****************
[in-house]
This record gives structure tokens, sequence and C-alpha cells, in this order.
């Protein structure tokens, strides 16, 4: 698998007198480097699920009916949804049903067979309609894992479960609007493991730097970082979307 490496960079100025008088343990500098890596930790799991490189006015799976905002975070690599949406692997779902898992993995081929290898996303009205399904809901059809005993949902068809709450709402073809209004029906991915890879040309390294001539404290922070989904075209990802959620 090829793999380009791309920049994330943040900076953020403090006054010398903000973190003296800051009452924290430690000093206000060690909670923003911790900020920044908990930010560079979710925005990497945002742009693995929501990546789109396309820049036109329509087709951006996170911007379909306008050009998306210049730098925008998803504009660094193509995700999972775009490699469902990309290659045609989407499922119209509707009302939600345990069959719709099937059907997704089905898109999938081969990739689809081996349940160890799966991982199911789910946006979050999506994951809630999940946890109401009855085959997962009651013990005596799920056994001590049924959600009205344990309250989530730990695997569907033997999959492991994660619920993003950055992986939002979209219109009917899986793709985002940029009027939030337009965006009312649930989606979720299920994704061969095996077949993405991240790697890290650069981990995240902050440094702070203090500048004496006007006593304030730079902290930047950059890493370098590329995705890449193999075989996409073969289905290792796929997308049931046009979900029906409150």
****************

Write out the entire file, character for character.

[in-house]
This record gives structure tokens, sequence and C-alpha cells, in this order.
């Protein structure tokens, strides 16, 4: 698998007198480097699920009916949804049903067979309609894992479960609007493991730097970082979307 490496960079100025008088343990500098890596930790799991490189006015799976905002975070690599949406692997779902898992993995081929290898996303009205399904809901059809005993949902068809709450709402073809209004029906991915890879040309390294001539404290922070989904075209990802959620 090829793999380009791309920049994330943040900076953020403090006054010398903000973190003296800051009452924290430690000093206000060690909670923003911790900020920044908990930010560079979710925005990497945002742009693995929501990546789109396309820049036109329509087709951006996170911007379909306008050009998306210049730098925008998803504009660094193509995700999972775009490699469902990309290659045609989407499922119209509707009302939600345990069959719709099937059907997704089905898109999938081969990739689809081996349940160890799966991982199911789910946006979050999506994951809630999940946890109401009855085959997962009651013990005596799920056994001590049924959600009205344990309250989530730990695997569907033997999959492991994660619920993003950055992986939002979209219109009917899986793709985002940029009027939030337009965006009312649930989606979720299920994704061969095996077949993405991240790697890290650069981990995240902050440094702070203090500048004496006007006593304030730079902290930047950059890493370098590329995705890449193999075989996409073969289905290792796929997308049931046009979900029906409150």